Tags: Oversize shipping, Alaska Marine Lines, Oversize freight

Now that's a heavy haul!

Posted on Thu, Jun 20, 2013

Last fall Alaska West Express heavy haulAlaska West Express transported this boat (left, below) from Palmer to Anchorage. At 24 feet wide, 80 feet long and 17 feet tall, the cargo dwarfs the tractor. The kicker? The boat is not even as big as it gets. It’s missing its wheel house, which adds another 17 feet on top.

According to Steve Willford of Alaska West Express, the most challenging aspect of the project was moving the boat from the shop where it was built. “The shop outside of Palmer was not much bigger than the boat itself and was not one you could just casually drive away from, given the dimension of the boat,” he says. “With assistance from a winch truck and a short-yard tractor, the load was maneuvered safely to the main roadway. Ken Seipel was the driver and expertly demonstrated his dedication to getting the boat to its destination safely.”

Alaska West Express heavy haul

Photo credit: Sam Amato

Tags: Heavy Haul, Alaska West Express, Oversize shipping, Alaska

Companies team up to move 70,000 lb bucket

Posted on Tue, Nov 02, 2010

You can imagine the planning and preparation it took to move this 12-foot wide, 11-foot tall bucket from the Lynden Transport yard in Fife to a gold mine in Fairbanks.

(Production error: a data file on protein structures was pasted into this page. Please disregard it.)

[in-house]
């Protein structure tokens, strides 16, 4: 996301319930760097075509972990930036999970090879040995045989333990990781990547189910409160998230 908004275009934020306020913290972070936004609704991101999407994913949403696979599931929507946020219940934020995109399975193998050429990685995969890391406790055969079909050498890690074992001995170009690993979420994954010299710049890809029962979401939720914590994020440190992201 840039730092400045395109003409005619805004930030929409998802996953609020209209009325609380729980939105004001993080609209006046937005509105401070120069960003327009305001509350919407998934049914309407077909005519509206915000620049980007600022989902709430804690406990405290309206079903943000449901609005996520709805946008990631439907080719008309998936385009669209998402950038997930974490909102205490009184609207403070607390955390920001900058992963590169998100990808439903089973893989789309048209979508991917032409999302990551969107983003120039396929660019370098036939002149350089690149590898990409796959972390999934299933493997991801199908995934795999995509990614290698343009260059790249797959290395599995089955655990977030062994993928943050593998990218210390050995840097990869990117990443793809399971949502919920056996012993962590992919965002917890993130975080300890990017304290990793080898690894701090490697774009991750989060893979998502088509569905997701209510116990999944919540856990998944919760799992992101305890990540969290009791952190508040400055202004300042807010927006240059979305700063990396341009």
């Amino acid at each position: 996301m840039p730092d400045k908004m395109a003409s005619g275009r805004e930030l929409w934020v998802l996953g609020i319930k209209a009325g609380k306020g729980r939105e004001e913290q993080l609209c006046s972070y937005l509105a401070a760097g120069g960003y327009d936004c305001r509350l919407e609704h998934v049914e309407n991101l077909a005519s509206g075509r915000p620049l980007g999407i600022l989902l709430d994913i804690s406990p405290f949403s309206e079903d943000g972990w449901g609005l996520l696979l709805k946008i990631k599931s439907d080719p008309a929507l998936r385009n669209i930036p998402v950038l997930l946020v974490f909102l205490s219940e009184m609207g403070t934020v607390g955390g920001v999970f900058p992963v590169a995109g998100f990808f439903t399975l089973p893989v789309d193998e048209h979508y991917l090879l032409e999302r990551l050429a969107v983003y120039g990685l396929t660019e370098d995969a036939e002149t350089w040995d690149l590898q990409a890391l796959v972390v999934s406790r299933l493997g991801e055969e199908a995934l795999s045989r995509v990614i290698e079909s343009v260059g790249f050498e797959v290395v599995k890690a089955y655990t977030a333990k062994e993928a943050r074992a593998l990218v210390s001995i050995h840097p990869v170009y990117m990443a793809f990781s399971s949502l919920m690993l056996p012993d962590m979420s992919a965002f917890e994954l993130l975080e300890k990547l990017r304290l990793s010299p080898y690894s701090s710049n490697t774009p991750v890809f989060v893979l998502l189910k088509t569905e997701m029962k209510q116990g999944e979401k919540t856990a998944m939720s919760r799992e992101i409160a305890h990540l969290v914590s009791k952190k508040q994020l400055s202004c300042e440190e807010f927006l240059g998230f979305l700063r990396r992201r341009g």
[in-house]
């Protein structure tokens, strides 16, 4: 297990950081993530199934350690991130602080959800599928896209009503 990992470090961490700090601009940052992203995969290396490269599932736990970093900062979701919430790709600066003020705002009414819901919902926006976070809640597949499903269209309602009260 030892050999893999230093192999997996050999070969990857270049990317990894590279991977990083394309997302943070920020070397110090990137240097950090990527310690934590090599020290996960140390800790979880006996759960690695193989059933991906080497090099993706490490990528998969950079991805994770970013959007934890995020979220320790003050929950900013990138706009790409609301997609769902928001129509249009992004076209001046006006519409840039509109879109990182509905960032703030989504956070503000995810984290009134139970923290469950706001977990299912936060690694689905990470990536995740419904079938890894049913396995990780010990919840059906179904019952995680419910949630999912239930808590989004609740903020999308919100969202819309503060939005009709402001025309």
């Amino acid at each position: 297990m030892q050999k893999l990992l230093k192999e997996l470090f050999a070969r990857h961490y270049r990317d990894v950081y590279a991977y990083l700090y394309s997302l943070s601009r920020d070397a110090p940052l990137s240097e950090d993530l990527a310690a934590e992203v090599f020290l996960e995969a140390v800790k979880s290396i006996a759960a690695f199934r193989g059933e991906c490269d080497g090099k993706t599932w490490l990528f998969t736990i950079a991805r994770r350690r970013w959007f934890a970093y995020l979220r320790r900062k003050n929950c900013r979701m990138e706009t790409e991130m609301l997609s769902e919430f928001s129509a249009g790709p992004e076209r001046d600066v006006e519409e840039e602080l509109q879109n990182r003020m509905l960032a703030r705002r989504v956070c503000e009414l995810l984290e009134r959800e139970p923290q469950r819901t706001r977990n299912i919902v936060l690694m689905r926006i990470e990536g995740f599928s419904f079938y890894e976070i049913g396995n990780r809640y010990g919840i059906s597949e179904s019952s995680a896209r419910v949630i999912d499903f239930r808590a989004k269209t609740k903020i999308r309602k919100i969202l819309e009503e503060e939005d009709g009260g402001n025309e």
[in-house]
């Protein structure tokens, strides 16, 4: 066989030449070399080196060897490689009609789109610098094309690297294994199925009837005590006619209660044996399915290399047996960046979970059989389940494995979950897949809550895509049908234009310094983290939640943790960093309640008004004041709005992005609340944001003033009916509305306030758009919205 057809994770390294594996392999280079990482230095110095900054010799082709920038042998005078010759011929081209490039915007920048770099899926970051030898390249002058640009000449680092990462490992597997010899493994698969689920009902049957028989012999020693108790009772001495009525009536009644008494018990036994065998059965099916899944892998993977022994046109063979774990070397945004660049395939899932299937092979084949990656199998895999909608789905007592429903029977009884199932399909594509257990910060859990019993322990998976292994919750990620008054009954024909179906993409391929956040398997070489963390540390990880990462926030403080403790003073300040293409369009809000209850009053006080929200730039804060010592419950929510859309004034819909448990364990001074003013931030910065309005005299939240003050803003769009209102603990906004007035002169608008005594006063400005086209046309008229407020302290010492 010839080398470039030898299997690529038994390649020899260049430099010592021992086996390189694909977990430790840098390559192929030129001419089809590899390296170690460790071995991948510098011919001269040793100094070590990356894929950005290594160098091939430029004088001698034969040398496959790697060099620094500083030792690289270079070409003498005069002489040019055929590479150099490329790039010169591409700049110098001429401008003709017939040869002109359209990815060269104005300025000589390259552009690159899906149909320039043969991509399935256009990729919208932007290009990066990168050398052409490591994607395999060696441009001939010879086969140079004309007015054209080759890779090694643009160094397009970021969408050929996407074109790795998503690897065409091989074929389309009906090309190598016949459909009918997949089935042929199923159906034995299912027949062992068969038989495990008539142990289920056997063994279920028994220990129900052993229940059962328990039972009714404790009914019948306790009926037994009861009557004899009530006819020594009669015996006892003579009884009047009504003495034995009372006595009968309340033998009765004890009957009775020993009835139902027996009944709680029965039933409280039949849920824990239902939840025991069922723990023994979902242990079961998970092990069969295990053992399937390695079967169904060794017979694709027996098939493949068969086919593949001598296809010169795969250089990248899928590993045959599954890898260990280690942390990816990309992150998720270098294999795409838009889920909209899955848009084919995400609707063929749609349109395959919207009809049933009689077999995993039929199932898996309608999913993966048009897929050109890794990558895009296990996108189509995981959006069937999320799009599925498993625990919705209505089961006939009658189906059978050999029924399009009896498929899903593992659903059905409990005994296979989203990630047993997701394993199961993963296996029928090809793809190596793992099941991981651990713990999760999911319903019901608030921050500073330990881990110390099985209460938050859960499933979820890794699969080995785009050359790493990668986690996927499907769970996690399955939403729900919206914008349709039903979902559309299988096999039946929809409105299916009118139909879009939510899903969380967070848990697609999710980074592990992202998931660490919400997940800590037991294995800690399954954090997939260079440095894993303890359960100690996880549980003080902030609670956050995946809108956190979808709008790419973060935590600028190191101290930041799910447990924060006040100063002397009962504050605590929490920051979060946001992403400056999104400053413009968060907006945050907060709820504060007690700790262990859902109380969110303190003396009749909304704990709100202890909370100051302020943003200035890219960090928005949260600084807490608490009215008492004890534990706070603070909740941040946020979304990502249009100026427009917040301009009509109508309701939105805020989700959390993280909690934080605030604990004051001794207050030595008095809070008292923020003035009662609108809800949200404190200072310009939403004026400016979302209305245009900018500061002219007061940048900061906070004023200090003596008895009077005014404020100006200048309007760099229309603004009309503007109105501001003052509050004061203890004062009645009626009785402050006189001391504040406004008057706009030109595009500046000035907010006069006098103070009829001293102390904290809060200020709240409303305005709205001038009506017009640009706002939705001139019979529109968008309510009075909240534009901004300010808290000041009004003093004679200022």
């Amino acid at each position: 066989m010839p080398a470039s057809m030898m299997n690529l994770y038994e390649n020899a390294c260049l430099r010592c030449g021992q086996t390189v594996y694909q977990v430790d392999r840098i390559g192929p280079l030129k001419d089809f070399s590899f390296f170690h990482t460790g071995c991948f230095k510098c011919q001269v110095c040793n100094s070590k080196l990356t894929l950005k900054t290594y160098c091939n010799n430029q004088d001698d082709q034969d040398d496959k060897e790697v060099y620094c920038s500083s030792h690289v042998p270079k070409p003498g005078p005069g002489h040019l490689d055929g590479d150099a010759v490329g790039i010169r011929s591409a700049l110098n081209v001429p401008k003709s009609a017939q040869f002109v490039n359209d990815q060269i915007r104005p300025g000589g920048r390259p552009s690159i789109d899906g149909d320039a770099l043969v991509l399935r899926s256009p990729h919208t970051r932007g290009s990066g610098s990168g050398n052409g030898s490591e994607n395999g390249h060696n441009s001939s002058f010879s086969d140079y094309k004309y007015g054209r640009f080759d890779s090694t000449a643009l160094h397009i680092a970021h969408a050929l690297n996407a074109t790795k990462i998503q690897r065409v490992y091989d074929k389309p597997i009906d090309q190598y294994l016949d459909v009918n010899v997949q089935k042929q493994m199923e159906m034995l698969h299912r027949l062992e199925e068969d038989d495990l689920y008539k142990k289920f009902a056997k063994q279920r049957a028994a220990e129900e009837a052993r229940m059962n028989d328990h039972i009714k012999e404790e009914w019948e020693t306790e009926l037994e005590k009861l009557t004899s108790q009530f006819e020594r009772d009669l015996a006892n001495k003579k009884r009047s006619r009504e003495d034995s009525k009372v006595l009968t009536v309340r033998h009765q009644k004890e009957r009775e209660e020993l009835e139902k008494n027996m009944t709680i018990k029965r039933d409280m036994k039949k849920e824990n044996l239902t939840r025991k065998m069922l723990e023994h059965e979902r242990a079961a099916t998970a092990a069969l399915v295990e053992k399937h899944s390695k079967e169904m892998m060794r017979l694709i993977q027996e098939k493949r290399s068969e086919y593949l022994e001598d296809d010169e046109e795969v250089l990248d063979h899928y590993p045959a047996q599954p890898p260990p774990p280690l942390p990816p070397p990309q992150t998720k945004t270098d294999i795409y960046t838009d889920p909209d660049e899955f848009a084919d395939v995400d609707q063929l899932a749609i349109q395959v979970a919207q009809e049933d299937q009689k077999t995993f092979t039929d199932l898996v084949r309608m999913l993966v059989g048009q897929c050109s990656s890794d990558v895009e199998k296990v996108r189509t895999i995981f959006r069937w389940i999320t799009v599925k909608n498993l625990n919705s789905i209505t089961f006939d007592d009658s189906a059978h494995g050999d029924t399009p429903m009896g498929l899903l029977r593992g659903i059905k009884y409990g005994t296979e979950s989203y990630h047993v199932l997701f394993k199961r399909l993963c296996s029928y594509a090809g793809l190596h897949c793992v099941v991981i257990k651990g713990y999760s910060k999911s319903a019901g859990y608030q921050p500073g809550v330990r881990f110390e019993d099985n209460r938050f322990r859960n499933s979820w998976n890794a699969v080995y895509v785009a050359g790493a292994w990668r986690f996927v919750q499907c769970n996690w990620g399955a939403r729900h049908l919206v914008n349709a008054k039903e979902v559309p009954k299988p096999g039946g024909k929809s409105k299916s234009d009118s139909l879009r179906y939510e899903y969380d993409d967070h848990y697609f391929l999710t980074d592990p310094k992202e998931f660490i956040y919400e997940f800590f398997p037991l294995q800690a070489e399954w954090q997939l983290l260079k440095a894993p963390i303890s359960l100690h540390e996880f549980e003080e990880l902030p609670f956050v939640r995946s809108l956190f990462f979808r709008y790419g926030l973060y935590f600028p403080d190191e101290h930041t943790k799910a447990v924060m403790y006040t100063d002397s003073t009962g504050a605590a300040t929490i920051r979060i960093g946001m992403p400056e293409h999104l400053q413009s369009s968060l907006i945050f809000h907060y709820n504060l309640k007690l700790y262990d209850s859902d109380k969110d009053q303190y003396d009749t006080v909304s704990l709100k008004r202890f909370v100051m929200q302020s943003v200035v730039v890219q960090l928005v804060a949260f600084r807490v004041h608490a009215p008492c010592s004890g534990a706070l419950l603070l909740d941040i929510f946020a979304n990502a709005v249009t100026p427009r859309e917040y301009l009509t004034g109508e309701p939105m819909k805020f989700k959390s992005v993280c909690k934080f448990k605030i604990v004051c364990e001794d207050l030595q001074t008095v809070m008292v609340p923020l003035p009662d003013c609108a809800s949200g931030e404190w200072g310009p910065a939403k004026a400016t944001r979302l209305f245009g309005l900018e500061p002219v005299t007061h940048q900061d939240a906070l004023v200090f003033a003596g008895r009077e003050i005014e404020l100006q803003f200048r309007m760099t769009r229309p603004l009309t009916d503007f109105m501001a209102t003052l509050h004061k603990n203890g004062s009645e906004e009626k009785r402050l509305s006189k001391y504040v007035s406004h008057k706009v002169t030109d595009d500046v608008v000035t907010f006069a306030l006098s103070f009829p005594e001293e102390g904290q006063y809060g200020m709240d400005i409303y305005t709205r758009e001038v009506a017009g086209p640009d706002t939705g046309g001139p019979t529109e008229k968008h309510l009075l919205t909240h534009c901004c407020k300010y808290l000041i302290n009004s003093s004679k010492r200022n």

Oversize bucket - Lynden Transport
(From left: Lynden Transport employees John Thuney, Jered Nelson, Butch Brocato, Steve Flores and Doug McBride)

The 70,000-pound load required two AH52 heavy duty forklifts for the pick and placement on a trailer and a 4-axle tractor to pull it to TOTE in Tacoma for shipping to Alaska. Driver Tim Logsdon was escorted by a pilot car for the trip to the dock. In Anchorage, pilot cars and oversized permits were again needed along with an Alaska West Express 48-foot, 3-axle steel step deck trailer rated for 40-plus tons. “It took a real team effort to make this happen,” says Dane Anderson, Operations Manager in Fife.

Tags: Alaska West Express, Oversize shipping, Lynden Transport, Alaska, Shipping to Alaska, Oversize freight

Trucking a 75,000 lb spool? All in a day's work.

Posted on Tue, Oct 12, 2010

This 75,000-pound tubing spool is headed north on the Dalton Highway via Alaska West Express. According to Project Specialist Steve Willford, this particular spool for customer Nabors Drilling was lighter than usual.